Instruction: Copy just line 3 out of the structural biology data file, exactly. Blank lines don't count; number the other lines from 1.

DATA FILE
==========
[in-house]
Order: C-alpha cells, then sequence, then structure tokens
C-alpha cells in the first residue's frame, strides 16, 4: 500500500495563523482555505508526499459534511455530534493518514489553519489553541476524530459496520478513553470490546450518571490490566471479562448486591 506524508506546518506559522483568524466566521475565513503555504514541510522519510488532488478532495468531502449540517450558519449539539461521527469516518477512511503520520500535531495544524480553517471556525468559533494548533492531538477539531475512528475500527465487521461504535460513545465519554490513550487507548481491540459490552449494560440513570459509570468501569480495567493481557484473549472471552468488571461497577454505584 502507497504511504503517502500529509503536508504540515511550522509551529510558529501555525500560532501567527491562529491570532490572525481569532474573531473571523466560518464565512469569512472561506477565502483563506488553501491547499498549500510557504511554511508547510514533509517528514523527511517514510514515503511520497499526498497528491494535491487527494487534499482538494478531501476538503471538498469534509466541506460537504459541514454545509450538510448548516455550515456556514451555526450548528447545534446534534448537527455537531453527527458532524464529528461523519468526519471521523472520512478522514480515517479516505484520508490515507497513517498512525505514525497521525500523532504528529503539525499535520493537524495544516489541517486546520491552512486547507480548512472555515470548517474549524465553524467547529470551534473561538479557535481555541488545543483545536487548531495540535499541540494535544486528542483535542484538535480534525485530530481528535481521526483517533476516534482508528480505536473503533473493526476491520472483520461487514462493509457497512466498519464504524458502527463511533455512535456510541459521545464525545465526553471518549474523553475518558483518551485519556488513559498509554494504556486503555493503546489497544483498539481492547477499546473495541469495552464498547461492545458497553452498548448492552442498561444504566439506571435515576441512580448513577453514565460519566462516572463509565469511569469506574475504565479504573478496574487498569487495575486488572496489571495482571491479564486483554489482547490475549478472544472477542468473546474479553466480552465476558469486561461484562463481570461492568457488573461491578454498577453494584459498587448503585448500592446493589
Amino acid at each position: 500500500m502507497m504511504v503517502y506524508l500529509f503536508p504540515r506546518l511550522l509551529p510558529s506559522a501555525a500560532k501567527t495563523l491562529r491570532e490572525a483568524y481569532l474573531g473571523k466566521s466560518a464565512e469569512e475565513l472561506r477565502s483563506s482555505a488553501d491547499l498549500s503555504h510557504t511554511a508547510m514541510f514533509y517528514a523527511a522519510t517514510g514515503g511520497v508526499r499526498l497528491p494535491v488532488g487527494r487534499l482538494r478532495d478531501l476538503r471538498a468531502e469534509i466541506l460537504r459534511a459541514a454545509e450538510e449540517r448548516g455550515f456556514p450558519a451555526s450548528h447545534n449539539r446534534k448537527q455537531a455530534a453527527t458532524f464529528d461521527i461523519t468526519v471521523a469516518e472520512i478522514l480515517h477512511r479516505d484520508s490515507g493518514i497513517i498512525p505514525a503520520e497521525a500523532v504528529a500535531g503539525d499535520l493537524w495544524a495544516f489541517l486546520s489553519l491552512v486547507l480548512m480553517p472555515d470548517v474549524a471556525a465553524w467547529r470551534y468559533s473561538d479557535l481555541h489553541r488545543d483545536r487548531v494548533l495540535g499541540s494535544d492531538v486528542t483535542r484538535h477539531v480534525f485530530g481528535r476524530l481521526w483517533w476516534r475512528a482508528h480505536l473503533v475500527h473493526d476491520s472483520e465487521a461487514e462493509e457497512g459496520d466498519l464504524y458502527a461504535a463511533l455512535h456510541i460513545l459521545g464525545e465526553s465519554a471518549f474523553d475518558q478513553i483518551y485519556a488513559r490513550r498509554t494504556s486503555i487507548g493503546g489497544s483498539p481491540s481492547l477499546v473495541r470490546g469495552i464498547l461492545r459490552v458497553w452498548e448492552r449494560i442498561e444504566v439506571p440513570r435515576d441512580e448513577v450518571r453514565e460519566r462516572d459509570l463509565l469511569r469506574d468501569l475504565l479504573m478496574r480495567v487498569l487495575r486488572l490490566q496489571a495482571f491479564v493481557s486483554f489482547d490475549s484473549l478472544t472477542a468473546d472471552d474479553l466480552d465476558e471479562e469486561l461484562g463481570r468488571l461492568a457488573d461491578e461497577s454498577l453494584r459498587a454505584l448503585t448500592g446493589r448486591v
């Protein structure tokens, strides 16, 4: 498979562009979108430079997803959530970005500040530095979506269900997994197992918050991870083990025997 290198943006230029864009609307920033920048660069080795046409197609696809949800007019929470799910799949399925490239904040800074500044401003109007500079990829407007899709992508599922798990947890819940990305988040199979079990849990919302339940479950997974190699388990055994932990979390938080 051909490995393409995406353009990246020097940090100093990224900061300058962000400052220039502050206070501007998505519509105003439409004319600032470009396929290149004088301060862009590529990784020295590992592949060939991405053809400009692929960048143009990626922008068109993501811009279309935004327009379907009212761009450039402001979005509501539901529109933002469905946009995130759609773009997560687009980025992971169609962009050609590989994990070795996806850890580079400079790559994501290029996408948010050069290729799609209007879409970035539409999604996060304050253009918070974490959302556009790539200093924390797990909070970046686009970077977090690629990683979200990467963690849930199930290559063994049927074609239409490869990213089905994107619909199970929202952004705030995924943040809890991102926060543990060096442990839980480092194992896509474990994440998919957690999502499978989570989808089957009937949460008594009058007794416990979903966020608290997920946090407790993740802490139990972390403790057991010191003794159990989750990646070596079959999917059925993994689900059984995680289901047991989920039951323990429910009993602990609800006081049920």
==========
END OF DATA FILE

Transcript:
C-alpha cells in the first residue's frame, strides 16, 4: 500500500495563523482555505508526499459534511455530534493518514489553519489553541476524530459496520478513553470490546450518571490490566471479562448486591 506524508506546518506559522483568524466566521475565513503555504514541510522519510488532488478532495468531502449540517450558519449539539461521527469516518477512511503520520500535531495544524480553517471556525468559533494548533492531538477539531475512528475500527465487521461504535460513545465519554490513550487507548481491540459490552449494560440513570459509570468501569480495567493481557484473549472471552468488571461497577454505584 502507497504511504503517502500529509503536508504540515511550522509551529510558529501555525500560532501567527491562529491570532490572525481569532474573531473571523466560518464565512469569512472561506477565502483563506488553501491547499498549500510557504511554511508547510514533509517528514523527511517514510514515503511520497499526498497528491494535491487527494487534499482538494478531501476538503471538498469534509466541506460537504459541514454545509450538510448548516455550515456556514451555526450548528447545534446534534448537527455537531453527527458532524464529528461523519468526519471521523472520512478522514480515517479516505484520508490515507497513517498512525505514525497521525500523532504528529503539525499535520493537524495544516489541517486546520491552512486547507480548512472555515470548517474549524465553524467547529470551534473561538479557535481555541488545543483545536487548531495540535499541540494535544486528542483535542484538535480534525485530530481528535481521526483517533476516534482508528480505536473503533473493526476491520472483520461487514462493509457497512466498519464504524458502527463511533455512535456510541459521545464525545465526553471518549474523553475518558483518551485519556488513559498509554494504556486503555493503546489497544483498539481492547477499546473495541469495552464498547461492545458497553452498548448492552442498561444504566439506571435515576441512580448513577453514565460519566462516572463509565469511569469506574475504565479504573478496574487498569487495575486488572496489571495482571491479564486483554489482547490475549478472544472477542468473546474479553466480552465476558469486561461484562463481570461492568457488573461491578454498577453494584459498587448503585448500592446493589